Friday, April 18, 2014
Monday, January 27, 2014
Life is hard. This is true for everyone. There are an infinite variety of ways in which each person experiences trials and hardships, but the one commonality is that they exist in every life. They exist in mine. They exist in my roommate's. They exist in my missionary sister's. They exist in the lives of my divorced friends, my never-married friends, and my happily married friends. They exist in the lives of those who are laden with sin and guilt, but also in the lives of those who are repentant, pure, and innocent. They exist in wide varieties among the young and old, the rich and poor, the learned and uneducated, the popular and the invisible. Diverse trials are experienced by my closest loved ones, and least favorite people (relax about it, we all have them). And I can say with certainty that adversity exists in your life too.
No matter who you are, I am sorry. I am sorry that life has put you through things that have been difficult. I am sorry that you have had times that you weren't sure you could get through. If you are like me, I am sorry for the hours you've spent in solitude and tears, not quite envying the life you think others enjoy, but wondering what you could have done, maybe should have done, to be worthy of the same blessings. But if I had an infinite number of wishes, I would never wish a trial away.
WHAT?! I'm sure you are thinking I am crazy. Shelly, how could you see all of the horrible things that have happened, and continue to happen in the world, and not wish that a single one of them be different?
The reason is simple. Believing whole-heartedly in it is not. But, as we discussed the atonement in Relief Society, I thought about my diverse problems, and found it strange that they had always had the same solution: turn to the Savior.
I took a moment to write down the ways the Lord's sacrifice has helped me in specific trials throughout my life. This is what I came up with:
So no, I would not wish away a trial. Not because I've never felt real pain, because I have. And not because I am a masochist, because that's crazy. But because through my latest struggle, I have learned enough to be able to get down on my knees and SINCERELY THANK Heavenly Father for the hardships I experience. Because without the problems, I would never have thought to ask Him for the answers. And then where would I be?
I have never relied more completely on the Lord than I do now, and I have my trials to thank for that. I am not perfect. In this life I never will be. I can't promise that I will never complain, or cry, or doubt, or become upset when I think life is just unfair. Sometimes there just seems to be unanswered questions and missing pieces. But I will be OK. Because when I let the atonement envelop me,there are shining moments, however long or brief, when I AM WHOLE. And as crazy as it may seem, this feeling is worth every struggle.
"My son, peace be unto they soul; thine adversity and thine afflictions shall be but a small moment; And then, if thou endure it well, God shall exalt thee on high; thou shalt triumph over all thy foes."
-D&C 121: 7-8
Saturday, December 21, 2013
Megan: I was just telling Lila how lucky i am to have her and she said "Shelly ask me she can keep me!"
Me: Haha i did! And she said no. Until i offered her a cookie :)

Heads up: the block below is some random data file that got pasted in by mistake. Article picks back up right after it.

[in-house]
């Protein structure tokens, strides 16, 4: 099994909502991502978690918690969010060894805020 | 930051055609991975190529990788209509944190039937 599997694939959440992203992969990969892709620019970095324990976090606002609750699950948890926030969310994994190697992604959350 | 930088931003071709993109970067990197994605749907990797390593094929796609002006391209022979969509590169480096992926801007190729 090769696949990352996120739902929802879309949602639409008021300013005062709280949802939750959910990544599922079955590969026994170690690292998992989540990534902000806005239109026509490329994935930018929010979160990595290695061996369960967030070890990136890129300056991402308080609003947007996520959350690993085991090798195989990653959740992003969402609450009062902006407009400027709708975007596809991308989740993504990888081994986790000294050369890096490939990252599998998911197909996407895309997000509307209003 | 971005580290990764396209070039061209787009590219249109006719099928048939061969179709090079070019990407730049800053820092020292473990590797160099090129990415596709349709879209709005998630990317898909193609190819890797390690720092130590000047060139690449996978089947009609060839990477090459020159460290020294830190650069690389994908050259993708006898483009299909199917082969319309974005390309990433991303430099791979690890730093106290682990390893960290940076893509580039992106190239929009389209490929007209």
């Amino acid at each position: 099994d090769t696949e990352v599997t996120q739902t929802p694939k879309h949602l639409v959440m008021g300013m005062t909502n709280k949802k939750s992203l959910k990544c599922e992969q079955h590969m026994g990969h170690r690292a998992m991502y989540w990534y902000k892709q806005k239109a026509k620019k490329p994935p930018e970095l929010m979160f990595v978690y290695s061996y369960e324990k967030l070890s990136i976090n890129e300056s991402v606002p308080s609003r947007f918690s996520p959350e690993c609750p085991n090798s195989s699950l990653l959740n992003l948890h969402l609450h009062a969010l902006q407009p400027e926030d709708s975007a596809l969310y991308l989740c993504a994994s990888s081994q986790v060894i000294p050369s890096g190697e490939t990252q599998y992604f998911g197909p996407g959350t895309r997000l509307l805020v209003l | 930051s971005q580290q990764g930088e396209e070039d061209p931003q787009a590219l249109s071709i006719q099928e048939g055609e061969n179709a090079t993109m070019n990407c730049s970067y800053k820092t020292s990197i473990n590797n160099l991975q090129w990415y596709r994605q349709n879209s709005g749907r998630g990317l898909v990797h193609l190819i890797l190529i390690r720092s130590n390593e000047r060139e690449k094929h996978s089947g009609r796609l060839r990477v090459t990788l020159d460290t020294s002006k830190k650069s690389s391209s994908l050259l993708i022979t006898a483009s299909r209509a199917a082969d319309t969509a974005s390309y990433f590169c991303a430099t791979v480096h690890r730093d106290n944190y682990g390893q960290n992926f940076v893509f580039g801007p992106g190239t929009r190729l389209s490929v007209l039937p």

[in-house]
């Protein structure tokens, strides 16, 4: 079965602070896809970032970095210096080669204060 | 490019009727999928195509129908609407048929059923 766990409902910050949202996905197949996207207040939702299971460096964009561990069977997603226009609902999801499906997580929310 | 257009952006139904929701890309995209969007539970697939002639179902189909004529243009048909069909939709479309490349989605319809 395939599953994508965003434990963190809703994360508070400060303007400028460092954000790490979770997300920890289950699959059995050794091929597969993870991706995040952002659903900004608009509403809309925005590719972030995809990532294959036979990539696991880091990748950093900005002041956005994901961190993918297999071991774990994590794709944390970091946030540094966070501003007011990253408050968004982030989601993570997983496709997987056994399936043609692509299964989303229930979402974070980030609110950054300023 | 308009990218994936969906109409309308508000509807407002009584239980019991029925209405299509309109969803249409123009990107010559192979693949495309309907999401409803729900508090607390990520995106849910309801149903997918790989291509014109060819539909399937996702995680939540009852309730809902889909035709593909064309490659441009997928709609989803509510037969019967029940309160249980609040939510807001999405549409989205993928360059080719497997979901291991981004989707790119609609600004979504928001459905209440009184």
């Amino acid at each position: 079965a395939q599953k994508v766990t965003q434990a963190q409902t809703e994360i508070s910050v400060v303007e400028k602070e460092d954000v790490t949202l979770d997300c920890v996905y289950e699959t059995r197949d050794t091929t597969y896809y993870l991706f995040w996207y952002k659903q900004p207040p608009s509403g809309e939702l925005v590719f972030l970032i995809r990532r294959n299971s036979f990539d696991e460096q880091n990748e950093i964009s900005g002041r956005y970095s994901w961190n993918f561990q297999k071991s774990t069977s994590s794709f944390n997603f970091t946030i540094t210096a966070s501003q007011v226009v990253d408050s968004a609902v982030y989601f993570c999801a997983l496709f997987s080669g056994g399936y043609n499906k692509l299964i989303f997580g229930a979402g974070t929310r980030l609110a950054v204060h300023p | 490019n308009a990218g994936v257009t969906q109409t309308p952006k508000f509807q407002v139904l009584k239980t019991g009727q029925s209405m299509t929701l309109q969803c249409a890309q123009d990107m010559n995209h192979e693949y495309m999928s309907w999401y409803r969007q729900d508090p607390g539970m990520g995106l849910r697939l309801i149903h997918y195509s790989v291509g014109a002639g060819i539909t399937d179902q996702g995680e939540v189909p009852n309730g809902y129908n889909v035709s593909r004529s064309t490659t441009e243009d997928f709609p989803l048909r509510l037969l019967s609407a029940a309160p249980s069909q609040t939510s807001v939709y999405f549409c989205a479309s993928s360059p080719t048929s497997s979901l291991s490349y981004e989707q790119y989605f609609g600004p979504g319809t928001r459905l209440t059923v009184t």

Megan: Yes! You know the way to her heart.
I don't know why the universe is delaying my chance to have children. Clearly, I know what I'm doing.
Friday, December 20, 2013
So all my sisters get to blog away about their adorable children. Frankly, I'm more than a little bit jealous. But, as I thought about it, I realized that just because I have never given birth to adorable children, doesn't mean I don't get to help take care of some!
I have had the chance to watch lots of different kids and, fortunately, often on a repeated basis. Currently I go to the Hill home every Friday morning at 7:30 when the mom heads off to work. The kids I get to watch are 9-year-old Aiden and 5-year-old Marley. I help them get ready and we mess around until 8:15 when Aiden leaves for the bus and I get the real treat of taking Marley to school.
Marley is perhaps the cutest little girl I have ever had the good fortune of meeting. I call her darling. The first time she protested, "I'm not your darling!" But I didn't stop and now she accepts it.
The first time I met her she introduced me to her two favorite stuffed animals: Unicorny and Dogbark. I bet you can tell what kind of animals they were. Later on I also met Sheepy-Lamby.
Lately Christi's (the mom) regular babysitter has been sick so I've been able to pick her up from school as well. And let me tell you, there is nothing like a little alone time with this cute girl. The first time I picked her up, her class had just read The Polar Express, and got to take a silver balloon home with them to represent the silver bell Santa gives as the first gift of Christmas. Naturally Marley named hers "Balloony" and declared that he was her new best friend.
Here she is, showing off the blue tongue she got from the sucker she so generously shared with her new best friend. As Aiden and I played a game on the wii she'd laugh and say things like, "Silly Balloony, this isn't a TV show! it's a game!" then turn to me and add, "Balloony thinks this is a TV show."
Maybe my favorite Marley moment was on the way to school one day when she was asking where my kids were and I had to tell her that I wasn't a mommy and I didn't have any kids. She responded, "When you grow into a mommy, maybe I can ask my mommy to bring you a baby!" and after more adorable comments she finished, "And you can name her Marley. And then there will be 3 Marley Darlings!" (I found out a moment later that she already knows one other Marley). But seriously. Whenever I get this cutie in the car the first thing I do is turn off the radio. Who needs it?
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